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Home / US / How Trump's former lawyer developed in dealing with Müller

How Trump's former lawyer developed in dealing with Müller



"He did not keep his side," John Dowd told CNN on Saturday.

Dowd defended his attempt to have a good relationship with Mueller at the beginning because of what he called the importance of a "confidence factor" as a way of "trying to do more."

"They told us the documents They said we were, that's them, "he said. "It was a total, wide-open collaboration."

Dowd initially urged the President to cooperate with Mueller's probe and fight back to publicly attack him. He and Trump's other lawyers later advised Trump not to sit down for an interview with the Special Adviser, as he and his colleagues argued that you could not treat the president like any other because he was the CEO. Rudy Giuliani, one of Trump's current attorneys, has also said he does not think the president should sit in for a job interview.

Dowd's resignation from the Legal Department last March came after disagreements with Trump over whether he should sit for a job interview The President stepped up his attacks on the Special Adviser.

Mueller's team has told Trump's attorneys that there are certain areas where they feel they should question the president as part of their investigation.

Does Trump want to testify? As CNN has already reported, his enthusiasm for the house, office and hotel room of his former personal attorney Michael Cohen has dropped. Dowd points out: "The president must take the position he wants to testify politically, but the real point here is, should he, is it justified by the facts?"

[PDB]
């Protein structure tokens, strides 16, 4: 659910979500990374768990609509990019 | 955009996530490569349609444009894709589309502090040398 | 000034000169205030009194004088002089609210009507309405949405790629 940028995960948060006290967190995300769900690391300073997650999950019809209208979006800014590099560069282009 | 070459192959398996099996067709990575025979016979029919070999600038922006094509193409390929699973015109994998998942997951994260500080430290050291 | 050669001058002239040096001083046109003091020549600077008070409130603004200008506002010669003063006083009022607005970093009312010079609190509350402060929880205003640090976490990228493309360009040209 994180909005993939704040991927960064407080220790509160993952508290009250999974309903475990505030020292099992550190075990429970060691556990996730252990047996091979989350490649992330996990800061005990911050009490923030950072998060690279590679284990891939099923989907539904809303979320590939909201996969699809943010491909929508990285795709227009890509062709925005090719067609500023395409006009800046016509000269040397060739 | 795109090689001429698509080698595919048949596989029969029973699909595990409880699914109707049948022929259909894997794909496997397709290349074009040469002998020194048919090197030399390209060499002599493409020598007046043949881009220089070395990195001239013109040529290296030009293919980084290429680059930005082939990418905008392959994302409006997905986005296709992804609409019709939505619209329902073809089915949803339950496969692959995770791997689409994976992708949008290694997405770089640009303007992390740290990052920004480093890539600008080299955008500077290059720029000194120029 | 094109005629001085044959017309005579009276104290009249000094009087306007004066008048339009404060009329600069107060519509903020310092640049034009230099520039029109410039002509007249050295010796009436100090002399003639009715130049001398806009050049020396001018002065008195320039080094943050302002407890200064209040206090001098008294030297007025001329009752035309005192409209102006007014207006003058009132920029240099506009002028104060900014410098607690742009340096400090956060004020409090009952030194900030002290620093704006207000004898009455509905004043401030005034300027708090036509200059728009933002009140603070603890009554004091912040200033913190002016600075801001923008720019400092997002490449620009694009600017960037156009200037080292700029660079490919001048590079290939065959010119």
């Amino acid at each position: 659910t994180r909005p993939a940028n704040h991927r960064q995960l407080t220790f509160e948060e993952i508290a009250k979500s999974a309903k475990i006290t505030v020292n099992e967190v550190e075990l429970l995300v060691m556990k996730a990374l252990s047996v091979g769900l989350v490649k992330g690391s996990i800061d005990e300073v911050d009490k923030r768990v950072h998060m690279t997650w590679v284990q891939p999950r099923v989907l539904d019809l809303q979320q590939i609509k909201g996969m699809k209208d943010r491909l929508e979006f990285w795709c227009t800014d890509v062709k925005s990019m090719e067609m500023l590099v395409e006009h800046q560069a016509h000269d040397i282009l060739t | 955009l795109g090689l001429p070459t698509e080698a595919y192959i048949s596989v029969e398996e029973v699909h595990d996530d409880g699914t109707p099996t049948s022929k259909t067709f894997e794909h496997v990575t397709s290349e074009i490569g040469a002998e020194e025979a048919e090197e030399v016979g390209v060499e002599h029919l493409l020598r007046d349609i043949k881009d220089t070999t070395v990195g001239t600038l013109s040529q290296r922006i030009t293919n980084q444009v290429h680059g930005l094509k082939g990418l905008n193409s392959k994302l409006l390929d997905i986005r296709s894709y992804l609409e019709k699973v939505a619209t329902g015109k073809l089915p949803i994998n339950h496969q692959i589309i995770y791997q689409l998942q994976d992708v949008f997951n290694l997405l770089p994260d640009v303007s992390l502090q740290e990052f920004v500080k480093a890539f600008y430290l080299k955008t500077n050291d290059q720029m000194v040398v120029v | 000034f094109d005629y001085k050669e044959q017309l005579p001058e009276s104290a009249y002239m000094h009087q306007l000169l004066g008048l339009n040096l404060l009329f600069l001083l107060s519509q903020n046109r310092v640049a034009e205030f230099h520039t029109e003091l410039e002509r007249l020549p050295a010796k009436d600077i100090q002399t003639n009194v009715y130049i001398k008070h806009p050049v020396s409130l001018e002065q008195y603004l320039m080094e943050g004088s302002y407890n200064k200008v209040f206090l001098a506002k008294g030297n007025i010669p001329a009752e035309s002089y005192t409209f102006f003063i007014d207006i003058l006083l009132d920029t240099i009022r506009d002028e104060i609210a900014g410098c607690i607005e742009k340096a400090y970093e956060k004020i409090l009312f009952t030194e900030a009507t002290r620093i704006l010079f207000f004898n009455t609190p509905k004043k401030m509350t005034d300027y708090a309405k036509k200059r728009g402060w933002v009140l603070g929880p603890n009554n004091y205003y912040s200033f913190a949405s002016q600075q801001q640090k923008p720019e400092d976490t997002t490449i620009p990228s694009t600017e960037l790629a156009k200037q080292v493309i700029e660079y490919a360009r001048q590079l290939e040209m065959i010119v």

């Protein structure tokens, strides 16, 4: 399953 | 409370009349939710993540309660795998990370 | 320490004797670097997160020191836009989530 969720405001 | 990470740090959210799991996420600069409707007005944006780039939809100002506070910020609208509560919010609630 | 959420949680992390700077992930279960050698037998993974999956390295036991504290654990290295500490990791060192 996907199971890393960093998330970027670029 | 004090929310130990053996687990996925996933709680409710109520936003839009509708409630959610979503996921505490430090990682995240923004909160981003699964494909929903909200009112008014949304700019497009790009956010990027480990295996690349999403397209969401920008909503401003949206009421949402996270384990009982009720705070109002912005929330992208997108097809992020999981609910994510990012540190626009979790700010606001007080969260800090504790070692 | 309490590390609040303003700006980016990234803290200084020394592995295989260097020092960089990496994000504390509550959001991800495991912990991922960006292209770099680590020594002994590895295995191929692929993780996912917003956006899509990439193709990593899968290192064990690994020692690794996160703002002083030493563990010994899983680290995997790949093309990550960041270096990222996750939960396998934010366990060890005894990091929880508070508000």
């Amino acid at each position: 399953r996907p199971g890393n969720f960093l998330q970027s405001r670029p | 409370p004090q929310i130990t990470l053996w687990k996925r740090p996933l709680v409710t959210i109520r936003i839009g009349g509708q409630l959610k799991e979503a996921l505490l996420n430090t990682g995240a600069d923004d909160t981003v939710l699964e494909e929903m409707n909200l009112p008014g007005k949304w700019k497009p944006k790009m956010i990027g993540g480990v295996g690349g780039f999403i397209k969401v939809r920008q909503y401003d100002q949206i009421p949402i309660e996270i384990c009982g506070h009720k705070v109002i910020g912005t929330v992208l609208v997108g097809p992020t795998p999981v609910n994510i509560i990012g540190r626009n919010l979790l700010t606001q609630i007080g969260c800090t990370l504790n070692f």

All in all, Dowd criticized the process. "That should never have happened, we do not treat this process like a political game, that's the president."

In view of Trump 's attacks on the Mueller probe and the declining approval ratings for special adviser Dowd, Mueller has no political support, and the president has no way. He should just move on.

When the new Legal Department issues new demands to the Special Council team to approve an interview, as the New York Times reported on Friday, Dowd said, "You (the special adviser) have the ball. … You must show that there is a crime. "

If there is no voluntary interview and Mueller decides to seek a summons against Trump, Dowd predicts that it may be blocked.

"If he tries to use that and get a grand jury, what will he tell the judge? He has everything."

Dowd also said that he would argue that the Special Counsel's team said Trump was not a target.

"We have answered all these questions, why are we wasting the time of judgment?" he said. "When all is said and done, the President is a witness and not a target."

CNN's Kevin Bohn, Jeremy Diamond, Pamela Brown and Eli Watkins contributed to this report.


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